dioxide to be released.

Questions Page number 110

1. What are the components of the transport system in human beings? What are the
functions of these components?

Solution:

Heart, blood and blood vessels are the main components of transport system in human

beings.

Functions of these components

Heart

Heart pumps oxygenated blood throughout the body. It receives deoxygenated blood

from the various body parts and sends this impure blood to the lungs for oxygenation.

Blood

Blood transports oxygen, nutrients, CO2, and nitrogenous wastes.

Blood vessels

Blood vessels, arteries and veins carry blood to all parts of body.

2. Why is it necessary to separate oxygenated and deoxygenated blood in mammals
and birds?

Solution:

Mammals and birds are warm blooded animals which keep their body temperature

constant irrespective of the environment they leave. This process require lot of oxygen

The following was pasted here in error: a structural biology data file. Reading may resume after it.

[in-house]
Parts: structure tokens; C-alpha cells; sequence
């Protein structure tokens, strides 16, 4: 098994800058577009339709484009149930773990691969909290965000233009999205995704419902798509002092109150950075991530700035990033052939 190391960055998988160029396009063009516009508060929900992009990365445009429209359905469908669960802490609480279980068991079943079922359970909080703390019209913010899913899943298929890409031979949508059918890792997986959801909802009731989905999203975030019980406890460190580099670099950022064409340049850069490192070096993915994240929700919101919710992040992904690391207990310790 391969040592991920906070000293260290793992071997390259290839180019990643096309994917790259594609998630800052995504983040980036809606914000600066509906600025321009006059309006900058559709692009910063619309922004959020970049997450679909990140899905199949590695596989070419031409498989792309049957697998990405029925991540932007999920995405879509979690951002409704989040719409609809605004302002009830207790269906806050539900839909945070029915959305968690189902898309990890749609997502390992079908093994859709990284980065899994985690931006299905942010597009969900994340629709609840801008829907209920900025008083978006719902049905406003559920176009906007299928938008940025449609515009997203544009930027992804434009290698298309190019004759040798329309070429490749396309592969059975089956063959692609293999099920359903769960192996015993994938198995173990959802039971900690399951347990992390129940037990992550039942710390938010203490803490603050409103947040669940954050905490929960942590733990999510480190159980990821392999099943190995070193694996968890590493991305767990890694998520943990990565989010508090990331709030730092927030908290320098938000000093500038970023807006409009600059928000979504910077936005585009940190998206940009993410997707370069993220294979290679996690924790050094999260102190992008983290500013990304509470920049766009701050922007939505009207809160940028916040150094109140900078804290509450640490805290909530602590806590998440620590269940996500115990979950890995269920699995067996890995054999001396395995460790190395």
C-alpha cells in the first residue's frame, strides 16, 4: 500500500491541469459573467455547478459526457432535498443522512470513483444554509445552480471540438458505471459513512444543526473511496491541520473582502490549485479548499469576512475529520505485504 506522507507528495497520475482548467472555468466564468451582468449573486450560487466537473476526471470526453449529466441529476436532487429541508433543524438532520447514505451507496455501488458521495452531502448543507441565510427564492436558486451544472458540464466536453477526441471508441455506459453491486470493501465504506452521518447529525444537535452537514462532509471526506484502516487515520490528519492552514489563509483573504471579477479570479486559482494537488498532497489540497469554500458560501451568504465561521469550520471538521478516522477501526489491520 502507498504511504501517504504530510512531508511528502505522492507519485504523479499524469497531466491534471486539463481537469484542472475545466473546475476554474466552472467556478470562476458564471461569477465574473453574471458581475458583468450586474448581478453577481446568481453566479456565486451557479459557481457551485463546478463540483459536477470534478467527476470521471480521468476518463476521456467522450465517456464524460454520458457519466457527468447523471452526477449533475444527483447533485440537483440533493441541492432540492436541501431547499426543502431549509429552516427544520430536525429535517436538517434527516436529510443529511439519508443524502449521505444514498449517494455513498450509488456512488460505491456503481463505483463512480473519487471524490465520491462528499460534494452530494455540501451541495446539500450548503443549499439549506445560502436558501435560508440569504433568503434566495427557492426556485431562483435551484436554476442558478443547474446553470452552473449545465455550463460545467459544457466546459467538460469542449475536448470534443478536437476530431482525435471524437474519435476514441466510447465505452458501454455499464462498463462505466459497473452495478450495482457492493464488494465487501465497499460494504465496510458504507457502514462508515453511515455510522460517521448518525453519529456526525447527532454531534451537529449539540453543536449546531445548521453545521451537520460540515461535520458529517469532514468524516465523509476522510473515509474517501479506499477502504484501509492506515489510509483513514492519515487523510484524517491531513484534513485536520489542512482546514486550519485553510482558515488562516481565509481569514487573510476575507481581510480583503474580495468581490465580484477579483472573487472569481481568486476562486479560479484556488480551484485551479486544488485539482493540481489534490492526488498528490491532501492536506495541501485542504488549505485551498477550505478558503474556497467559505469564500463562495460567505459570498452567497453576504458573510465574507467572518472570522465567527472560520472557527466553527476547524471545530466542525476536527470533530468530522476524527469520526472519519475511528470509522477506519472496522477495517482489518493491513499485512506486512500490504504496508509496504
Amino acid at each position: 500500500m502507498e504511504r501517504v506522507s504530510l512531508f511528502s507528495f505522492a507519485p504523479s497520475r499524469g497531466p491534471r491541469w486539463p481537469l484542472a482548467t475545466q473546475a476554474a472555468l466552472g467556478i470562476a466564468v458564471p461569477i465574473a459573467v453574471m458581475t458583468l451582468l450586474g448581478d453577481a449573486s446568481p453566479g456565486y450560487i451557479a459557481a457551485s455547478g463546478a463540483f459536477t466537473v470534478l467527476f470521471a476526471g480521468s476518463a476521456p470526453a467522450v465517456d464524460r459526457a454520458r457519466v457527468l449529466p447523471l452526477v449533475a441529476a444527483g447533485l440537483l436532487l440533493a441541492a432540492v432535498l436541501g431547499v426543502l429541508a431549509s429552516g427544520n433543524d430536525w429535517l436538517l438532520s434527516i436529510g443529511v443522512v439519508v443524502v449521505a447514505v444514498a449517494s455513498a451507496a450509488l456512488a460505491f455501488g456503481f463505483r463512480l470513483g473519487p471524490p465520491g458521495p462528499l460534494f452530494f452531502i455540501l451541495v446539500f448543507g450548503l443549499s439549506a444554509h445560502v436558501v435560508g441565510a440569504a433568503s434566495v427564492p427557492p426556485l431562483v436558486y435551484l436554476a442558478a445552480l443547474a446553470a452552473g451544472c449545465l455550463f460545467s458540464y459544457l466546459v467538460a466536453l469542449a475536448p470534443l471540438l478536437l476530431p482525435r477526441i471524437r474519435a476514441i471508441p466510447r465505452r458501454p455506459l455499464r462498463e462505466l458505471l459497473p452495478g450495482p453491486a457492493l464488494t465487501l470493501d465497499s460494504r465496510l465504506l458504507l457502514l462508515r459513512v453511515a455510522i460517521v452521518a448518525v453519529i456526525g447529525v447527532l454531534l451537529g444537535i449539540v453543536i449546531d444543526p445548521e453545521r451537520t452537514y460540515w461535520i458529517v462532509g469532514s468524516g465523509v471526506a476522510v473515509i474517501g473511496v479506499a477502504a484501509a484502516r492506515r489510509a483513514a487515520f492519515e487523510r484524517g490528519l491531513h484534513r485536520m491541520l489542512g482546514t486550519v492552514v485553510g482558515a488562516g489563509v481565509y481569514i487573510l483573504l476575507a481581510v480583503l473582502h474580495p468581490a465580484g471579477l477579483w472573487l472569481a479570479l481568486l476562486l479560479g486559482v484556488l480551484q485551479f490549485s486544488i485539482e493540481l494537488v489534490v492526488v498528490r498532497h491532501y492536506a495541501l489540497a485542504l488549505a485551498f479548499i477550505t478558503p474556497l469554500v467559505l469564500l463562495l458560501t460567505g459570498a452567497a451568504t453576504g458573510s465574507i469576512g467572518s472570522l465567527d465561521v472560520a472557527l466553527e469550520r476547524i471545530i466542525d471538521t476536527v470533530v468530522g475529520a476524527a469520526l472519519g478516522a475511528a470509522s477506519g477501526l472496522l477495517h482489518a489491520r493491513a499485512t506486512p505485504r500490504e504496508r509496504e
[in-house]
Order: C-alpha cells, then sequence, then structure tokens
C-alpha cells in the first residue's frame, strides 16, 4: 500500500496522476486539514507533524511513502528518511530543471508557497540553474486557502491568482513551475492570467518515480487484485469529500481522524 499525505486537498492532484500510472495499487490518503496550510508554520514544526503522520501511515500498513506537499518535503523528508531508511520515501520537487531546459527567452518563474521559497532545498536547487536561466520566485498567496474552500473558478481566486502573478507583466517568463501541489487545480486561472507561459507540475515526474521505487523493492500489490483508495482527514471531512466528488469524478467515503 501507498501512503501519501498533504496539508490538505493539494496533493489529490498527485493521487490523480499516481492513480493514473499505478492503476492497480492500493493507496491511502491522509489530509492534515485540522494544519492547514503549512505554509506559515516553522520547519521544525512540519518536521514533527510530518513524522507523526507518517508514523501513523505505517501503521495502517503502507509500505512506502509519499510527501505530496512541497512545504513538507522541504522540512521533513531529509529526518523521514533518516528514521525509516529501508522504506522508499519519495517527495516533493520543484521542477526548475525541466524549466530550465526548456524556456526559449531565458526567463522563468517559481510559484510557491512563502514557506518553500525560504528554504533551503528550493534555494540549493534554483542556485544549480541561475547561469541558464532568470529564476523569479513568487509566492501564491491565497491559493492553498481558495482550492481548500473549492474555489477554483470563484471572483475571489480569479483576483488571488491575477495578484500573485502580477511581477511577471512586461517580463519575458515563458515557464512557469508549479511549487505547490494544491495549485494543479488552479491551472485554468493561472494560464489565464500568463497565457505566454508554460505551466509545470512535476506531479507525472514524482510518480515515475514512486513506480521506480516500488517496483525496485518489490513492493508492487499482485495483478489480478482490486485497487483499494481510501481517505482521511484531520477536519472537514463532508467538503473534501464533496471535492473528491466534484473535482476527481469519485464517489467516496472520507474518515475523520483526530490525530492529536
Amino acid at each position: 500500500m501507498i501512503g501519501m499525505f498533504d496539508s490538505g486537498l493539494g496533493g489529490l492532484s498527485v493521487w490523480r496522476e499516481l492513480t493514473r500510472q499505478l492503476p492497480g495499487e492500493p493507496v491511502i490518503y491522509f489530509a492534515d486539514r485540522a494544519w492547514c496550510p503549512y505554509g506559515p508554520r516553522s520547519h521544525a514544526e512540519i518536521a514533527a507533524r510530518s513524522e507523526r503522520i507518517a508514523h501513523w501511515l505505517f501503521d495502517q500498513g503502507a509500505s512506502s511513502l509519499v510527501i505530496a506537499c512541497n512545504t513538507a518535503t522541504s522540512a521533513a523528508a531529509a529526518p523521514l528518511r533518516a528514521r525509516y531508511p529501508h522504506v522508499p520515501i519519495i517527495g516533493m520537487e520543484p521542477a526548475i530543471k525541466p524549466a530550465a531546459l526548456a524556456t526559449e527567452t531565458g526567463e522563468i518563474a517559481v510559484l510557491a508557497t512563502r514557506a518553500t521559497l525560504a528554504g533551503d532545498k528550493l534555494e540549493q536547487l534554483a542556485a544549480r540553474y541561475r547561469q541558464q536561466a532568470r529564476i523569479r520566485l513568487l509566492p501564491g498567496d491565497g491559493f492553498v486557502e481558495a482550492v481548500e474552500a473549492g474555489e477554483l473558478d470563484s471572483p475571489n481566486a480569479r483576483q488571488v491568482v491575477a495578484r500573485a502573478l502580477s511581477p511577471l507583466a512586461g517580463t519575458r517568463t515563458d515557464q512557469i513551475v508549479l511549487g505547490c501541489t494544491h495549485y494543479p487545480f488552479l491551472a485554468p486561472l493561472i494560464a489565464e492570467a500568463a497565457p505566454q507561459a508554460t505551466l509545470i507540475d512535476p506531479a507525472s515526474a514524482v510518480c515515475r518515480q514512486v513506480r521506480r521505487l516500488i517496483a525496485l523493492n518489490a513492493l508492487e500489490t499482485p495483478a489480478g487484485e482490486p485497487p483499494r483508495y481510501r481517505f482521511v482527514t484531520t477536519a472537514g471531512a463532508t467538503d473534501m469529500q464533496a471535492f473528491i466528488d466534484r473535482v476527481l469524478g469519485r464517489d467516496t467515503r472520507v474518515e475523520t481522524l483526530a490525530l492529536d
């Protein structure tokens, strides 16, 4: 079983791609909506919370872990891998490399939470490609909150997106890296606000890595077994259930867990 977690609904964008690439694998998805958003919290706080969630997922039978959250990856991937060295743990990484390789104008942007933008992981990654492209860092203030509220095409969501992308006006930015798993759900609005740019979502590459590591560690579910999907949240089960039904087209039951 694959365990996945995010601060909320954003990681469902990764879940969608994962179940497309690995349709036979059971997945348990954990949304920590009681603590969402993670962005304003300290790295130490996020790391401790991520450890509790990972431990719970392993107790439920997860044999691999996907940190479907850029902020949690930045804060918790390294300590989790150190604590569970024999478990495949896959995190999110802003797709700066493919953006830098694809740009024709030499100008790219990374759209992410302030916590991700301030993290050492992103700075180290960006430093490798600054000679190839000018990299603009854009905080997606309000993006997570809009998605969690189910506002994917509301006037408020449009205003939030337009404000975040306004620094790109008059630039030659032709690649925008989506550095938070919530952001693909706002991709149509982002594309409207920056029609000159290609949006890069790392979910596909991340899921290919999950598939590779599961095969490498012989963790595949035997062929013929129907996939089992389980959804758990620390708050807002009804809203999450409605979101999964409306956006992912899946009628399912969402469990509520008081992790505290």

for more cellular respiration so that warm blooded animals produce more energy to

balance their body temperature. Hence it is very important for warm blooded animals to

separate oxygenated and deoxygenated blood to keep their circulatory system efficient.

3. What are the components of the transport system in highly organized plants?

Solution:

There are two types of conducting tissues in highly organized plants that carry out

transport system 1) Xylem 2) phloem. Xylem conduct water and minerals from roots to

rest of the plant parts. Similarly Phloem transports food materials from leaf to other parts

of the plant.

4. How are water and minerals transported in plants?

Solution:

Xylems parts tracheids and vessels of roots, stems and leaves are interconnected to form